A lot of K-dramas also have a structure that emphasizes the emotional aspects of romance in addition to high production values and aesthetic visuals, says Cho. “There are beautiful people, beautiful fashion and beautiful places,” she explains. “Those visual elements of the K-drama create a very enjoyable fantasy space and it's just really a form of pleasurable entertainment.”

Morshed Reza’s first K-drama was Pinocchio, which follows the relationship between the main male and female leads as they enter the broadcast journalism industry. The fourth-year business technology and management student says he fell in love with the show because it showed how familial trauma and societal pressure can impact two people when they fall in love.

“Unlike American dramas where there is more lust than love, K-dramas emphasize more about how people fall in love and what that's like,” says Reza. “The build-up is huge and I like the fact that the best thing doesn't happen too quickly, it takes time.”

Reza says K-dramas make his heart flutter and he’s left craving more heartwarming moments that he sees on screen. “I value the whole aspect of falling in love and how messy it is,” he says, adding that he finds watching K-drama rewarding because they acknowledge that love is never easy and it can be a difficult journey. “There are a lot of ups and downs, back and forth. It shouldn't be simple.”

Cho says the tradition of melodrama—the strong focus on emotions and world building in K-dramas—is sometimes a surprising aspect that Western viewers have to get used to or overcome. “That's what becomes the strong, attractive feature of Korean television shows,” says Cho, adding that this type of feeling structure is very different from Western romances that emphasize individuality. “It's about emotion, perhaps more than just physical attraction, or there's less emphasis on sex and more on sentimentality,” she says. When the romance focuses less on sex and physical attraction, Cho says people can find it more appealing because it feels more genuine and natural.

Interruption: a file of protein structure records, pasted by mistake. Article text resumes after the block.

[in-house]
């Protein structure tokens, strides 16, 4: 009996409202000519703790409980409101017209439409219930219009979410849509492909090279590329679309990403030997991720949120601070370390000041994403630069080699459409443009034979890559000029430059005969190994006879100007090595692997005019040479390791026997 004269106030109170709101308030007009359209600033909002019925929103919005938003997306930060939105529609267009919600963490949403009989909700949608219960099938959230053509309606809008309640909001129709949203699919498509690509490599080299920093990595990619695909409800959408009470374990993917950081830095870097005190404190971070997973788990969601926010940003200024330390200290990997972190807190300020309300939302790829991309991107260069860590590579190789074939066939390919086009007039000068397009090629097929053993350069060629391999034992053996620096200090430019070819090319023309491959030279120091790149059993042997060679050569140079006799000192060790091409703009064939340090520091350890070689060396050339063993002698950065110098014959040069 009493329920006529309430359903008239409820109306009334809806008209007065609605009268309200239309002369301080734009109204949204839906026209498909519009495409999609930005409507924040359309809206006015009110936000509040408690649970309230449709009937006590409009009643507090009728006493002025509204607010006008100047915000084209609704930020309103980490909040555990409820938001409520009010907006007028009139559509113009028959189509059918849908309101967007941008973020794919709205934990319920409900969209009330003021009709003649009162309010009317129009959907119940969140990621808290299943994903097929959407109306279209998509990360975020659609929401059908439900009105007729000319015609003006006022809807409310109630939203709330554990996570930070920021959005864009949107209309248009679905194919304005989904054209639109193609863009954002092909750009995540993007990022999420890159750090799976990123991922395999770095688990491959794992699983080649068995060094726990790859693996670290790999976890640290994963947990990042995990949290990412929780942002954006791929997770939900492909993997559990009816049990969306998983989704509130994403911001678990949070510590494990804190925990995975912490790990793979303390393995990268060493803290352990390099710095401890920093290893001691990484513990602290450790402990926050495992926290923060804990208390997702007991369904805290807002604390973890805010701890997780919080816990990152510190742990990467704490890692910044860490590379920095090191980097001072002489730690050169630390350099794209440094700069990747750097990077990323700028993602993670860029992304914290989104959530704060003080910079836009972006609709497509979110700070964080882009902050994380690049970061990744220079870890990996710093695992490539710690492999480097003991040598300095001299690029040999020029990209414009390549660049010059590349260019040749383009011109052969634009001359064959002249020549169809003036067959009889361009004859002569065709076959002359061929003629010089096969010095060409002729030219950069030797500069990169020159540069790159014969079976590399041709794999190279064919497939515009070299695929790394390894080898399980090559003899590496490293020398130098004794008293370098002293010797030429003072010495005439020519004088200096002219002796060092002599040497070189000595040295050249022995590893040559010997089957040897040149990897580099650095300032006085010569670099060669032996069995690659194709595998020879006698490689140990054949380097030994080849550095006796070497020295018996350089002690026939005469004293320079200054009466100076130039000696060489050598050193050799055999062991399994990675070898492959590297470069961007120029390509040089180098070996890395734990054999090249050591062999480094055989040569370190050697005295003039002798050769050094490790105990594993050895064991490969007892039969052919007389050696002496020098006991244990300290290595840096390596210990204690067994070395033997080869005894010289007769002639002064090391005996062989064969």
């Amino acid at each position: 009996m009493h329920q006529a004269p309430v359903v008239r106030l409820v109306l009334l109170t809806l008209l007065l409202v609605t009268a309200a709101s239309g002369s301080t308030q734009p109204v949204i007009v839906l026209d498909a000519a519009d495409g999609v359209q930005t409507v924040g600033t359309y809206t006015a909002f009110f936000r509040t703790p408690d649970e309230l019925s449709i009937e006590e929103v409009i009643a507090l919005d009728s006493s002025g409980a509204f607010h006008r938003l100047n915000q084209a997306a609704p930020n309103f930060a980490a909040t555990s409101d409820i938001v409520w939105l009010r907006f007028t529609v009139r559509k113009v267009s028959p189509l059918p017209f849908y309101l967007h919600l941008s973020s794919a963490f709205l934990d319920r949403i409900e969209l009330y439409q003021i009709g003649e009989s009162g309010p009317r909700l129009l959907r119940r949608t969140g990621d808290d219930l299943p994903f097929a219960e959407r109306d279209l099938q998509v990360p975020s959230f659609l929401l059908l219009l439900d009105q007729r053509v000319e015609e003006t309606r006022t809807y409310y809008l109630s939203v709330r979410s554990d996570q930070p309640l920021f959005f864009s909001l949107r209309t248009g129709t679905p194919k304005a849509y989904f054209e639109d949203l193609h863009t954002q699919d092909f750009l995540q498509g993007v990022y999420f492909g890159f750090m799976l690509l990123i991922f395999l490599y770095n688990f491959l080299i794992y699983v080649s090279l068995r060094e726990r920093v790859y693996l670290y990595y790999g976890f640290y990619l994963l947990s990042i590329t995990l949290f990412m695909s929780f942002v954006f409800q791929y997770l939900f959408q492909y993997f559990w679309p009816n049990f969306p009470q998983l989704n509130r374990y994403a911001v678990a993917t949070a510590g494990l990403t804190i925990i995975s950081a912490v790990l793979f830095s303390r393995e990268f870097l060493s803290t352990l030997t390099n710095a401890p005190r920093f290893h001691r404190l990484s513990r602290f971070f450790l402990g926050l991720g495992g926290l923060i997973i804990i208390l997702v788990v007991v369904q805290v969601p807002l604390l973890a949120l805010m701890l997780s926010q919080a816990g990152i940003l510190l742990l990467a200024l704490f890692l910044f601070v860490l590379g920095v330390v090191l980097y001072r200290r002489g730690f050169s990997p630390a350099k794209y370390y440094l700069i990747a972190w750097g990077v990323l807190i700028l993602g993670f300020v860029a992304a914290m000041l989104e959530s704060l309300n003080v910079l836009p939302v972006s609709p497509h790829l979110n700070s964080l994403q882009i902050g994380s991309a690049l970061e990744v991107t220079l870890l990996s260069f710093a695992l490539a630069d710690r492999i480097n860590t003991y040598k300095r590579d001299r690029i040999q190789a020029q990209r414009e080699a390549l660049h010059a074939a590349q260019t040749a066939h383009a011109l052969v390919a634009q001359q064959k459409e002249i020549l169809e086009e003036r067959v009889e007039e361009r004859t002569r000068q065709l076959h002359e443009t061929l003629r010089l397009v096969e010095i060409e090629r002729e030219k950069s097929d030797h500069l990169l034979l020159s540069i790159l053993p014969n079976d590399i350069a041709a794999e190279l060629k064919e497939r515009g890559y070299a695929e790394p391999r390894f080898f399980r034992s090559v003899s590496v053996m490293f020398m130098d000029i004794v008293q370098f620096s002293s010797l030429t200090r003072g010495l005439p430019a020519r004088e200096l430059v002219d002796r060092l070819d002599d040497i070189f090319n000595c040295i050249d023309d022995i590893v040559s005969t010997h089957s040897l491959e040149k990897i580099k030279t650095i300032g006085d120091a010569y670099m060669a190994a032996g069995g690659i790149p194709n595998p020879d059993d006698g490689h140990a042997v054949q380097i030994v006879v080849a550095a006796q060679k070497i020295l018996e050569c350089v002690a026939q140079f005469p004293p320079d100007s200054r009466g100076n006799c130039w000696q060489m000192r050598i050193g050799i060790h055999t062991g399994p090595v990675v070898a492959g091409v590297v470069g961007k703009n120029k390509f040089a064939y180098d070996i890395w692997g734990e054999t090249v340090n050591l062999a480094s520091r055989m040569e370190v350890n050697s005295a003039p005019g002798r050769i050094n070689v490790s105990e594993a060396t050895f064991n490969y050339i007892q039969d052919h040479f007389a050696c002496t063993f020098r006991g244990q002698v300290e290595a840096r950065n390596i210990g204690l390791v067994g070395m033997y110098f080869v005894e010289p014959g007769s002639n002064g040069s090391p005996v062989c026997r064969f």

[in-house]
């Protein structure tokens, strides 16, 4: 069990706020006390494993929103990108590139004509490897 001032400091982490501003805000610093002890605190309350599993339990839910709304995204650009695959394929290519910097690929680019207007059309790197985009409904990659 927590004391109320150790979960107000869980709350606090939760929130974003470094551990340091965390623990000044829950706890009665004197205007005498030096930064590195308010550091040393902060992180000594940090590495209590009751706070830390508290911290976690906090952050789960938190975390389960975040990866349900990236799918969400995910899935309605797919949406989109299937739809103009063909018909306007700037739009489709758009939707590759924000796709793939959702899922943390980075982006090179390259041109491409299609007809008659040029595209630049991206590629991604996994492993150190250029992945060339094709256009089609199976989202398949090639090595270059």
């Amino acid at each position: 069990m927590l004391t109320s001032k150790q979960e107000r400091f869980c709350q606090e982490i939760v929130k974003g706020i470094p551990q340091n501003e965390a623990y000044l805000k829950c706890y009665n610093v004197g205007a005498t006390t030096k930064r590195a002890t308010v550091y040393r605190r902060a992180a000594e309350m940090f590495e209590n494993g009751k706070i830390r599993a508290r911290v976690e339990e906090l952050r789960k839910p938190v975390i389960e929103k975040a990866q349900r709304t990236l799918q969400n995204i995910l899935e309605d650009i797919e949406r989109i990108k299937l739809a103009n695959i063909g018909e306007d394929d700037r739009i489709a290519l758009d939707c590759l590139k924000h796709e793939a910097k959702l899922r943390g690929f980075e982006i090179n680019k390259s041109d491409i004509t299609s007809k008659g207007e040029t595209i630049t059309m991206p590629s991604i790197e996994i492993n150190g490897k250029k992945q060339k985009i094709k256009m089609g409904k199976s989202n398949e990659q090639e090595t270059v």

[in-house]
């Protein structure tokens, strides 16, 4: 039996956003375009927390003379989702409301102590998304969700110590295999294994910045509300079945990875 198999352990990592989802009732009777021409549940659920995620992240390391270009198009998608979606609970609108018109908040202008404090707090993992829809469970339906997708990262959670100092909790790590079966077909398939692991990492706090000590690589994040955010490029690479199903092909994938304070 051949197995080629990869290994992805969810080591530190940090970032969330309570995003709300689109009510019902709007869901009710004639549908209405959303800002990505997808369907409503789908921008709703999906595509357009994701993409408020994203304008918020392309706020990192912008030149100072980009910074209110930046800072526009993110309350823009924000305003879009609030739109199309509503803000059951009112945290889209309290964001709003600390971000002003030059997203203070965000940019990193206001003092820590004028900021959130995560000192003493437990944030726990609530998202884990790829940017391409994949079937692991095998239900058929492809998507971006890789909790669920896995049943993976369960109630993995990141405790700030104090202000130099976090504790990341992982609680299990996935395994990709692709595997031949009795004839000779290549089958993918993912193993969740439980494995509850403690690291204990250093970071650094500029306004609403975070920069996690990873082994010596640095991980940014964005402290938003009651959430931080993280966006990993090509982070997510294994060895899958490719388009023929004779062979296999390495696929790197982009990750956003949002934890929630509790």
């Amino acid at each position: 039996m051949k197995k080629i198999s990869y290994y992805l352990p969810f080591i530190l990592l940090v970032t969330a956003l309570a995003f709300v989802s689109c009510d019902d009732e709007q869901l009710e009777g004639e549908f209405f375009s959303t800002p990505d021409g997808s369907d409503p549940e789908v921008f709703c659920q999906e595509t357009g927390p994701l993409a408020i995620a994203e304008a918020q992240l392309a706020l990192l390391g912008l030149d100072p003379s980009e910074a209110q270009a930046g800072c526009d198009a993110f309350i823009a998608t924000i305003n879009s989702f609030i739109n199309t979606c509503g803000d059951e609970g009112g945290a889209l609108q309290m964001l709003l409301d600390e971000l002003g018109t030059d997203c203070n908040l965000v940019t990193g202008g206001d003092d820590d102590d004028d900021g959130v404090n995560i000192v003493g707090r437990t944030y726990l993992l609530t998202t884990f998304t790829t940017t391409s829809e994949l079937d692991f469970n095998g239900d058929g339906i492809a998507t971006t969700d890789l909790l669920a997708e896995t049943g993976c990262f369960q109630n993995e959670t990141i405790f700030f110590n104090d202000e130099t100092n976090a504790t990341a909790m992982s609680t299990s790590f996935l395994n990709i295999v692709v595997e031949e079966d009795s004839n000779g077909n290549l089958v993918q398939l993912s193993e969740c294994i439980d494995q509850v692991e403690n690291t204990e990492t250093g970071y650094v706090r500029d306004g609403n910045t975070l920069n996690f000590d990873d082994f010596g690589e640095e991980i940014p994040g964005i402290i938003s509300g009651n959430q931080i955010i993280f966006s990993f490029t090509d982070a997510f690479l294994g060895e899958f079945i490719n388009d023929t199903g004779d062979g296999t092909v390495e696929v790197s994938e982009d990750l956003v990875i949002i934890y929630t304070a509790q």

Cho also says family dynamics in K-dramas deepen their plots. The story doesn’t just revolve around the main characters—friends and family are also focal points and can determine what's going on in the relationship.

Watching K-dramas have become more mainstream for all walks of life, especially for Asian Canadians, who don’t have a lot of options to choose from in a predominately white entertainment industry. During the pandemic, author and journalist Jan Wong started binging Crash Landing on You, which then led to her sharing her obsession with K-drama in her column for CBC’s Asian Heritage Month special, “Is Asian identity even a thing? Who cares, pass the popcorn for K-drama.” She says she objected to the blanket term of “Asian Heritage Month” and decided to write about her love of Korean drama, instead of grouping all Asians together in one article.